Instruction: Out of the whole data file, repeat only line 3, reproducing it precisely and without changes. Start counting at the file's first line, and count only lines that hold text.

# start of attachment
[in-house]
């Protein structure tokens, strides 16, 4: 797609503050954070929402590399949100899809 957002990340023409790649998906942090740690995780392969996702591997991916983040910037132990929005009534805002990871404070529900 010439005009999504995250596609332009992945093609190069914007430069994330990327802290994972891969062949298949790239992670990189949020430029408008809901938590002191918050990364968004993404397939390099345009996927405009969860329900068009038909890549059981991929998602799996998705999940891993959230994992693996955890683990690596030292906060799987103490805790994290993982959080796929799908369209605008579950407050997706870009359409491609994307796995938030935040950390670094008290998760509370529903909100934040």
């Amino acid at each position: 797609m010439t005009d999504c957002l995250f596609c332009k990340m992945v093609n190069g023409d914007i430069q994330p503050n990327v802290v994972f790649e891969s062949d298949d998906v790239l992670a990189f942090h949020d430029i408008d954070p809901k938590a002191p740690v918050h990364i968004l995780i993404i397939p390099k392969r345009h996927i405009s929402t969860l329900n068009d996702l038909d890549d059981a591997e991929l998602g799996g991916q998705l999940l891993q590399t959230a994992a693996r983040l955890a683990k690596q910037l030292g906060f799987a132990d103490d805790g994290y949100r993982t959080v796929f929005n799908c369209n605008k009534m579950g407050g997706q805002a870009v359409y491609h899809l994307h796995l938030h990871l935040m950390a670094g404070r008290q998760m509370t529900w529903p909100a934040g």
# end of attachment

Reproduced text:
């Amino acid at each position: 797609m010439t005009d999504c957002l995250f596609c332009k990340m992945v093609n190069g023409d914007i430069q994330p503050n990327v802290v994972f790649e891969s062949d298949d998906v790239l992670a990189f942090h949020d430029i408008d954070p809901k938590a002191p740690v918050h990364i968004l995780i993404i397939p390099k392969r345009h996927i405009s929402t969860l329900n068009d996702l038909d890549d059981a591997e991929l998602g799996g991916q998705l999940l891993q590399t959230a994992a693996r983040l955890a683990k690596q910037l030292g906060f799987a132990d103490d805790g994290y949100r993982t959080v796929f929005n799908c369209n605008k009534m579950g407050g997706q805002a870009v359409y491609h899809l994307h796995l938030h990871l935040m950390a670094g404070r008290q998760m509370t529900w529903p909100a934040g």